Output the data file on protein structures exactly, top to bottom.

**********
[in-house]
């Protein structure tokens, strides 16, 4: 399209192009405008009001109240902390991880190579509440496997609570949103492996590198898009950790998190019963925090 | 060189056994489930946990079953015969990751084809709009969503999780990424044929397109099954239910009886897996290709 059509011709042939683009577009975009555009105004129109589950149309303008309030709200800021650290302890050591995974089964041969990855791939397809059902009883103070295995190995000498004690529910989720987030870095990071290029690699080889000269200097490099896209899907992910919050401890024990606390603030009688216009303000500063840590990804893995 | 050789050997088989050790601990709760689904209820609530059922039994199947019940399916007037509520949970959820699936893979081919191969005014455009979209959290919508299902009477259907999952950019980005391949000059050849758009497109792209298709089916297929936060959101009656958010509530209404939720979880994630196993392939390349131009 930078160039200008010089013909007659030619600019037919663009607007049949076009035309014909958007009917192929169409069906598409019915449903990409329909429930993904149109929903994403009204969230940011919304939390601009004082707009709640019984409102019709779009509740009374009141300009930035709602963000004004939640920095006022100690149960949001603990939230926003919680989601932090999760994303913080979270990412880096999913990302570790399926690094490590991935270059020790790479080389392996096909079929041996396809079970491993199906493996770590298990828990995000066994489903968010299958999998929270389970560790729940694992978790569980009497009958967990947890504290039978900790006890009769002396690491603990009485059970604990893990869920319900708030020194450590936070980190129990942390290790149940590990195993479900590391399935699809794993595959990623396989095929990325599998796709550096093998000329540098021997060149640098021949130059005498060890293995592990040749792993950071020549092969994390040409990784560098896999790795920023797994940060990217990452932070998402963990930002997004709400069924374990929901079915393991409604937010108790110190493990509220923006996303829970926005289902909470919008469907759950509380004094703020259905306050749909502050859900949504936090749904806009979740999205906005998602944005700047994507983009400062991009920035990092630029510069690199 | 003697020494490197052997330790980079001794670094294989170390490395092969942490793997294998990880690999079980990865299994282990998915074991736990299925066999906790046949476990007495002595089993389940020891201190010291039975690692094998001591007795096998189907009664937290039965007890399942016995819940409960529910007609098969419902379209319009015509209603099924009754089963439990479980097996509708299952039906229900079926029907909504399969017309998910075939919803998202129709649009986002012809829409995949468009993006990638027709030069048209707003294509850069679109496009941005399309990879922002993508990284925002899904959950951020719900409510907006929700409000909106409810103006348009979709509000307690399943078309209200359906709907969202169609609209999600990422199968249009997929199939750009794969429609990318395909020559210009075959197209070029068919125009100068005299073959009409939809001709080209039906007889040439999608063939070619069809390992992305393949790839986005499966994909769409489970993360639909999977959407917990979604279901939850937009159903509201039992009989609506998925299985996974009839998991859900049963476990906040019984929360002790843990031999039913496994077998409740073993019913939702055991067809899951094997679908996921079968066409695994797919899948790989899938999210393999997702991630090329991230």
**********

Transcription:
[in-house]
């Protein structure tokens, strides 16, 4: 399209192009405008009001109240902390991880190579509440496997609570949103492996590198898009950790998190019963925090 | 060189056994489930946990079953015969990751084809709009969503999780990424044929397109099954239910009886897996290709 059509011709042939683009577009975009555009105004129109589950149309303008309030709200800021650290302890050591995974089964041969990855791939397809059902009883103070295995190995000498004690529910989720987030870095990071290029690699080889000269200097490099896209899907992910919050401890024990606390603030009688216009303000500063840590990804893995 | 050789050997088989050790601990709760689904209820609530059922039994199947019940399916007037509520949970959820699936893979081919191969005014455009979209959290919508299902009477259907999952950019980005391949000059050849758009497109792209298709089916297929936060959101009656958010509530209404939720979880994630196993392939390349131009 930078160039200008010089013909007659030619600019037919663009607007049949076009035309014909958007009917192929169409069906598409019915449903990409329909429930993904149109929903994403009204969230940011919304939390601009004082707009709640019984409102019709779009509740009374009141300009930035709602963000004004939640920095006022100690149960949001603990939230926003919680989601932090999760994303913080979270990412880096999913990302570790399926690094490590991935270059020790790479080389392996096909079929041996396809079970491993199906493996770590298990828990995000066994489903968010299958999998929270389970560790729940694992978790569980009497009958967990947890504290039978900790006890009769002396690491603990009485059970604990893990869920319900708030020194450590936070980190129990942390290790149940590990195993479900590391399935699809794993595959990623396989095929990325599998796709550096093998000329540098021997060149640098021949130059005498060890293995592990040749792993950071020549092969994390040409990784560098896999790795920023797994940060990217990452932070998402963990930002997004709400069924374990929901079915393991409604937010108790110190493990509220923006996303829970926005289902909470919008469907759950509380004094703020259905306050749909502050859900949504936090749904806009979740999205906005998602944005700047994507983009400062991009920035990092630029510069690199 | 003697020494490197052997330790980079001794670094294989170390490395092969942490793997294998990880690999079980990865299994282990998915074991736990299925066999906790046949476990007495002595089993389940020891201190010291039975690692094998001591007795096998189907009664937290039965007890399942016995819940409960529910007609098969419902379209319009015509209603099924009754089963439990479980097996509708299952039906229900079926029907909504399969017309998910075939919803998202129709649009986002012809829409995949468009993006990638027709030069048209707003294509850069679109496009941005399309990879922002993508990284925002899904959950951020719900409510907006929700409000909106409810103006348009979709509000307690399943078309209200359906709907969202169609609209999600990422199968249009997929199939750009794969429609990318395909020559210009075959197209070029068919125009100068005299073959009409939809001709080209039906007889040439999608063939070619069809390992992305393949790839986005499966994909769409489970993360639909999977959407917990979604279901939850937009159903509201039992009989609506998925299985996974009839998991859900049963476990906040019984929360002790843990031999039913496994077998409740073993019913939702055991067809899951094997679908996921079968066409695994797919899948790989899938999210393999997702991630090329991230």